With MadWorld, House of the Dead: Overkill, and now Grand Theft Auto: Chinatown Wars, Nintendo seem intent on shaking off that "kids and families" image that the Wii/DS console generation has initiated.
What you need to get out of your head right from the very start is expecting Grand Theft Auto: Chinatown Wars to be nothing more than GTA IV-lite. Yes, a whole heap of features have been trimmed or cut out completely to fit on the dinky little DS. But in their place there’s a heck of a lot that’s been freshly included.
Praise must go the designers of the visual aspect of Chinatown Wars, with some of the best DS aesthetics yet witnessed. The slightly top down viewpoint offers enough to give you an excellent view on your immediate surroundings, and the slightly comic book visuals give this fresh version of Liberty City’s true flavour.
Equally, technically this is something to truly admire. The only missing area from GTA 4 is the final unlocked island, leaving us still with an incredibly huge area to explore and destroy.
Rockstar have been eager to cram in a multitude of touchscreen functionality, with all sorts to tinker with. While the true action is displayed on the top screen, the touchscreen will change as your situation allows it. Attempt to jack a car and you may have to rub your finger on screen in order to do a little unscrewing before you can head on your way. An excellent and innovative addition to the usual formula, though one that can cause true frustration when you find yourself arrested due to a slowness of finger movement.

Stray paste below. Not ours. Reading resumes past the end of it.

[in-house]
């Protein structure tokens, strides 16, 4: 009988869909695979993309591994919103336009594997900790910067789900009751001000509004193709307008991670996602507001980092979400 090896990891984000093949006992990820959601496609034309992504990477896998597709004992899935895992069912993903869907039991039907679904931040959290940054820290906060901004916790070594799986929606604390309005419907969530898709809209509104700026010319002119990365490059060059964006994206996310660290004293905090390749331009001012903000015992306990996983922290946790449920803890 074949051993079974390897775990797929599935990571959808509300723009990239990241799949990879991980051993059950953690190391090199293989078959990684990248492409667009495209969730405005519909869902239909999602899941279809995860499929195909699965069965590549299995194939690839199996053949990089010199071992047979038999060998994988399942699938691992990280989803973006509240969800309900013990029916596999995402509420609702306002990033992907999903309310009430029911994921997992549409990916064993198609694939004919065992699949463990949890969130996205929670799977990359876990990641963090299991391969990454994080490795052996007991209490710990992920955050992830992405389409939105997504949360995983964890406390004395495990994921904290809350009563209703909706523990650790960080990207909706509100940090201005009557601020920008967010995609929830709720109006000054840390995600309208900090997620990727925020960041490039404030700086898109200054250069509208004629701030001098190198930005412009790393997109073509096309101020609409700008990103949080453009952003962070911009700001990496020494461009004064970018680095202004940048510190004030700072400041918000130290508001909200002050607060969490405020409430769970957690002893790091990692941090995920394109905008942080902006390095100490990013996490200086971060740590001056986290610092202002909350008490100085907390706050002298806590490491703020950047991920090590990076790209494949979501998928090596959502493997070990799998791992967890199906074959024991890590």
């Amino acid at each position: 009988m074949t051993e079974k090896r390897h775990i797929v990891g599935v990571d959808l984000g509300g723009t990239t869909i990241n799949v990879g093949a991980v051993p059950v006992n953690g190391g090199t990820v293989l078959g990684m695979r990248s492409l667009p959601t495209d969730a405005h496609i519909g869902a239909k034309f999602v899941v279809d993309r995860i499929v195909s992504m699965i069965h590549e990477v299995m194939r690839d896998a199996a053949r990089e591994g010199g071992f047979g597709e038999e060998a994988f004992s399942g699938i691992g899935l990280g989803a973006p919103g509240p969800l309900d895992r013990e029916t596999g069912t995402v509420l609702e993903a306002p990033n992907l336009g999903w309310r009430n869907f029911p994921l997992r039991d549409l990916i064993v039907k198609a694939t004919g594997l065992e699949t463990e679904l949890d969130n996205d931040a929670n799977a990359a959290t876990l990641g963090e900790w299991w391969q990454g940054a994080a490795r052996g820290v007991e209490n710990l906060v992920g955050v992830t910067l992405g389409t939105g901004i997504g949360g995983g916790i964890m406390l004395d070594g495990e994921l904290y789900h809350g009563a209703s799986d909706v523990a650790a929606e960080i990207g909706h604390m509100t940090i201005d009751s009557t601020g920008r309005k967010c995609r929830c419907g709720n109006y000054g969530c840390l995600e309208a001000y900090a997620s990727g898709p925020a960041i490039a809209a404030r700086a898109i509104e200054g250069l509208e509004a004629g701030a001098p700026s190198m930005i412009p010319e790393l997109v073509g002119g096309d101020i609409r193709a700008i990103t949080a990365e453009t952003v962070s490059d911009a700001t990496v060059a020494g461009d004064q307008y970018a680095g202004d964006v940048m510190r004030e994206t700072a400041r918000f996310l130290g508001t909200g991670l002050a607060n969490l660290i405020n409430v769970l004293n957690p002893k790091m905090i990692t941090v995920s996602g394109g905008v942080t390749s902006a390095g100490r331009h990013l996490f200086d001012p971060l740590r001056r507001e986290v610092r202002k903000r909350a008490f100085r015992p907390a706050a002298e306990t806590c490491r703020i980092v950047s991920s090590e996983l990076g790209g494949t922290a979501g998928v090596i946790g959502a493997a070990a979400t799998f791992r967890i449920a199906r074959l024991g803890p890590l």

Speaking of the cops, this time you don’t need to evade, but instead go on the attack. The same old star system - showing you just how desperate the rozzers are to stop you - remains, but things here are tweaked. Now there also appears police car icons just under the stars. If there’s just a pair, then that’s two cop cars you must ram off the road in order to get them off your tail. And it’s certainly a lot of fun being able to head out on the attack rather than simply accelerate away as swiftly as possible.
If there’s one flaw with this system, it’s weapon wise. Instead a simple nudge of a button to flick between weaponry, now you have to glance down to the touchscreen, tap the selected icon, make your choice, and only then will you be wielding what you need. Not the easiest thing to do in the middle of a hectic firefight.
When you do find yourself on foot, things have obviously been chopped right down. With free aim an absolute impossibility, it’s back to the auto targeting system that made such frequent appearances in earlier PS2 games. Flicking from target to target take only a nudge of a button, but it doesn’t consistently head towards the enemy you’re desperate to take out. Another very minor flaw, but one that can frustrate all the same.
The story, focusing on the spoiled Huang Lee and his obsession with tracking down his father’s killers, is typical GTA fare. There’s something slightly more comical this time around, and that does stick a little closer to the more colourful and less mature visuals. The story itself will take well over 12 hours to totally complete, so there’s a big chunk of game to tinker with here too.
The much talked about idea of "drug trafficking" in Chinatown Wars is a touch of a let down, as it’s little more than any other side missions in the series. It’s merely a case of driving to an icon, purchasing drugs from a menu, then heading to another area where you can sell on at a profit. Certainly not enough for the Daily Mail to get annoyed with.
GTA: Chinatown Wars is a true delight. It’s a heck of a lot of fun, and it’s been crammed into a DS cart in a fantastic and sometimes innovative manner.
It’s not a fully fledged GTA title - you’ll not find yourself exploring here - but if you’re after short bursts of absolute fun, then Chinatown Wars’ missions offer that in abundance.